He now resides with his wife and children on the property and dreams to have an environmental education program, where people come to hike, eat fresh local tilapia and view wildlife. At the environmental center, adults and children will have the opportunity to go bird watching, take a hike and learn about the importance of the natural world. He grows citrus, avocados and other fresh fruits, leaving many fruits just for the birds as well as shade grown coffee. This form of ecotourism is a way to bring nature and people together. Once children and others care about the natural world around them, they too will work to preserve it. It also provides a sustainable way of living for those like Isidro and his family.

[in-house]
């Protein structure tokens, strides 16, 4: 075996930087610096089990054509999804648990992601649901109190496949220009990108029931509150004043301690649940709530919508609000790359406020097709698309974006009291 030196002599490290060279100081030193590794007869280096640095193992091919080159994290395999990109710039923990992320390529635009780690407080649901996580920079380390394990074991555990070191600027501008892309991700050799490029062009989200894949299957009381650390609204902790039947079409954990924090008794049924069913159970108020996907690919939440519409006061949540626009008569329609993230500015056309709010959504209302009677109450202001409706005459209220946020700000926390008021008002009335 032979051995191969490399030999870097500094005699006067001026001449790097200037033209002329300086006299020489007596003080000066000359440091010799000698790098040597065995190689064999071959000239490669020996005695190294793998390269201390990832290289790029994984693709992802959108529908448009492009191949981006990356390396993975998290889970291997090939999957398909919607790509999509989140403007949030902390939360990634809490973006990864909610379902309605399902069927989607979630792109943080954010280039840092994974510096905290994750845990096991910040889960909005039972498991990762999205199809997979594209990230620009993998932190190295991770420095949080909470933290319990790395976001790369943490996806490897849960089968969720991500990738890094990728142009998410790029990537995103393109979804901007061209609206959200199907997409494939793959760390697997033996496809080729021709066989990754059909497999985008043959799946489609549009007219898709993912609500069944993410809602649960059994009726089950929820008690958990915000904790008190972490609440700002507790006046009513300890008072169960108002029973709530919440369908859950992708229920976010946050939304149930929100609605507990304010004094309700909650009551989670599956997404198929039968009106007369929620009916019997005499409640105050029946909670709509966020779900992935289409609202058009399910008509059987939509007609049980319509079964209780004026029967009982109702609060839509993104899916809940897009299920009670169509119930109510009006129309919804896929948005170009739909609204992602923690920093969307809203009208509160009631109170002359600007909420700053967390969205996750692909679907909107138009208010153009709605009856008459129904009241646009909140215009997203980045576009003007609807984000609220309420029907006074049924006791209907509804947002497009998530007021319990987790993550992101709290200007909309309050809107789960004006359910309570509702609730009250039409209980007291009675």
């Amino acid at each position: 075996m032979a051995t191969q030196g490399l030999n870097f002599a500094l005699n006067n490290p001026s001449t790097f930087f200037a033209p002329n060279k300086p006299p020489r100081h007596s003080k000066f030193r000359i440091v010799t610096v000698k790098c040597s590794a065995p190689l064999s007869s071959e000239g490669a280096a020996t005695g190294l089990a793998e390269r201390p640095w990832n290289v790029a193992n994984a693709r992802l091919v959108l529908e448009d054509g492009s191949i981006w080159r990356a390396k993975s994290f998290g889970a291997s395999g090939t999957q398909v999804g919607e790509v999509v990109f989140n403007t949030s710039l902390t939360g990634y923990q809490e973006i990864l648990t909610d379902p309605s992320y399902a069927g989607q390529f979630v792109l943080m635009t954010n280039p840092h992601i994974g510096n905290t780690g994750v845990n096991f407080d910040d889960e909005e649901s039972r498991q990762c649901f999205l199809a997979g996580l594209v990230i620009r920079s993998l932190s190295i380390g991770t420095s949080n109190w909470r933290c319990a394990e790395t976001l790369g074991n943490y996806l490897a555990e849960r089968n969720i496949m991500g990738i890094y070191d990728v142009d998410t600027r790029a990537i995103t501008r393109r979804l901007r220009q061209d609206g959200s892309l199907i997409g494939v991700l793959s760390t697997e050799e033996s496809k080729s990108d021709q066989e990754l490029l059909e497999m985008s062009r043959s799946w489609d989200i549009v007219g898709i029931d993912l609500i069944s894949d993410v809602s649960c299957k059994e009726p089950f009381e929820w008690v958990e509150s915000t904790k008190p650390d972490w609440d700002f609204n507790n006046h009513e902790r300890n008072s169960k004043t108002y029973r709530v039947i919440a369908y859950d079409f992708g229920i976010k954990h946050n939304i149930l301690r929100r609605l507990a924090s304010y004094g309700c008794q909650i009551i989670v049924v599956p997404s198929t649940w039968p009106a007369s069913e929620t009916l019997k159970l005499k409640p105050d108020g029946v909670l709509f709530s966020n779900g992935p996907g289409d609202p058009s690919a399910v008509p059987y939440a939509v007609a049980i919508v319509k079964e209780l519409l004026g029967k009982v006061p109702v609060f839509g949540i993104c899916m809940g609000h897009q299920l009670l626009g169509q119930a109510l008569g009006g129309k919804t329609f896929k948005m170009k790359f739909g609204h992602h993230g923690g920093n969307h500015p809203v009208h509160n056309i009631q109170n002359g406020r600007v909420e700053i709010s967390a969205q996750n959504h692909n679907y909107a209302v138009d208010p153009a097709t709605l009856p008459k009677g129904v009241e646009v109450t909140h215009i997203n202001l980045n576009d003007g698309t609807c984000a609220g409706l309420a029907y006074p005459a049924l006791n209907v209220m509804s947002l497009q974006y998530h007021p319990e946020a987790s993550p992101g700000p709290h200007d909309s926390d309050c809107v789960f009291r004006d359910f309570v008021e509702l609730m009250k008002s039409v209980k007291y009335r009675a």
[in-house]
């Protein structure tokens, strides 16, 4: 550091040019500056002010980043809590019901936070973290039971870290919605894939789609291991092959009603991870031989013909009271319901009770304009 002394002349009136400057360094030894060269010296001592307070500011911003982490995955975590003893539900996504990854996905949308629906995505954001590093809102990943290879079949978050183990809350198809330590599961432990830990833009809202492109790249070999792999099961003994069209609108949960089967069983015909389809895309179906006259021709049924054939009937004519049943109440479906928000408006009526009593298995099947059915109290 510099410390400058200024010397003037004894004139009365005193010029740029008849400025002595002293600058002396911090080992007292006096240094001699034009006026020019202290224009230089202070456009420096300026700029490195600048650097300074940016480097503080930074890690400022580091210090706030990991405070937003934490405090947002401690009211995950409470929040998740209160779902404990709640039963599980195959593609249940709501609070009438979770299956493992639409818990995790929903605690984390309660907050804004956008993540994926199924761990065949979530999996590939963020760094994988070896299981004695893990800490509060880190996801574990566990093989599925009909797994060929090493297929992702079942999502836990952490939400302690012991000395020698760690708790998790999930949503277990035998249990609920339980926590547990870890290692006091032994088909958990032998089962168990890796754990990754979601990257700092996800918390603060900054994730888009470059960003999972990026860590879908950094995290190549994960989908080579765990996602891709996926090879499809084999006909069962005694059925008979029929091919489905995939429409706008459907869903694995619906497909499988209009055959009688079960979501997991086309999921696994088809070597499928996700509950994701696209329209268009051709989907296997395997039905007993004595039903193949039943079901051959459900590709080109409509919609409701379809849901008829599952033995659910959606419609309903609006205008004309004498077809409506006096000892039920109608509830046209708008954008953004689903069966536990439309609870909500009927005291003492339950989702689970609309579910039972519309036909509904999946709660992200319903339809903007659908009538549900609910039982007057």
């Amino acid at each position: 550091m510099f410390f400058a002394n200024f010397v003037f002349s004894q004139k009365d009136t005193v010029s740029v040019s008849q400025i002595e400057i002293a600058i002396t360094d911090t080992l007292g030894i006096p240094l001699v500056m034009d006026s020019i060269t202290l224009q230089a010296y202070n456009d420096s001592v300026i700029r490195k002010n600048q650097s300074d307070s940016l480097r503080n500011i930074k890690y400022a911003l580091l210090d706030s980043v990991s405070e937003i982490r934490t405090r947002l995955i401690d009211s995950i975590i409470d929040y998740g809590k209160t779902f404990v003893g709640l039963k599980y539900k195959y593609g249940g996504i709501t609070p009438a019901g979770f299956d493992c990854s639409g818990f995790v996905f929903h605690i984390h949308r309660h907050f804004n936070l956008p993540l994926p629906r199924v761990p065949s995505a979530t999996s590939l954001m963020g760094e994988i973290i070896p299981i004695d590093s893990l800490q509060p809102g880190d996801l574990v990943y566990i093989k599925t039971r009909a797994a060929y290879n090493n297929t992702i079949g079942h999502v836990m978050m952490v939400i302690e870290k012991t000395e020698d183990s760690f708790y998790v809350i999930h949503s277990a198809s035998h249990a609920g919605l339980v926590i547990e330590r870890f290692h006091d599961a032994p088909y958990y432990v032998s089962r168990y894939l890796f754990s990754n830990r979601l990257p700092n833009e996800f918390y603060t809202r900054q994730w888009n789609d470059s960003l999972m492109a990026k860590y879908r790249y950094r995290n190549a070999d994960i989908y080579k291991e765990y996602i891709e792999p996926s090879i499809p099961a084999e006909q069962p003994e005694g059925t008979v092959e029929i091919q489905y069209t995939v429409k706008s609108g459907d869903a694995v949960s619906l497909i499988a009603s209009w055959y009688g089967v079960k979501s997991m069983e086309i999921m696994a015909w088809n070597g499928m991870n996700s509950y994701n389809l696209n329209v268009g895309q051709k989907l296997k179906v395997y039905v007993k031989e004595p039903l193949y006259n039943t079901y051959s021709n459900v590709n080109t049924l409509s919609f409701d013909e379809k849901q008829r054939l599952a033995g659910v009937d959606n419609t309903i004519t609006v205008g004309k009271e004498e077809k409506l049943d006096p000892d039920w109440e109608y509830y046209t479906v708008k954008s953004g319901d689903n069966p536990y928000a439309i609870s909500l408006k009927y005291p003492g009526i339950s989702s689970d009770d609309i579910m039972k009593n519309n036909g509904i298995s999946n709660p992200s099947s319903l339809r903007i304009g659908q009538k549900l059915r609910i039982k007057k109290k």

Migratory Bird Festival photo by Kelly Triece

Migratory Bird Festival photo by Kelly Triece

Education about the environment through hands-on experience, as well as formal education, has the potential have a significant impact on local communities. While visiting the Universidad de las Agricultureal (Agriculture University) in Olancho we had the opportunity to take place in the Feria de Aves Migratorias (Migratory Bird Festival). The festival was put on by the Juniata Valley Audubon Society and Ruth Bennett, Ph.D. student at Cornell. The festival was part of a program that educates Honduran families that live very close to national parks. The program teaches children about the national park, local flora and fauna and its overall ecological importance.

Elementary children learning about migratory birds at the festival. Photo by Kelly Triece

Elementary children learning about migratory birds at the festival. Photo by Kelly Triece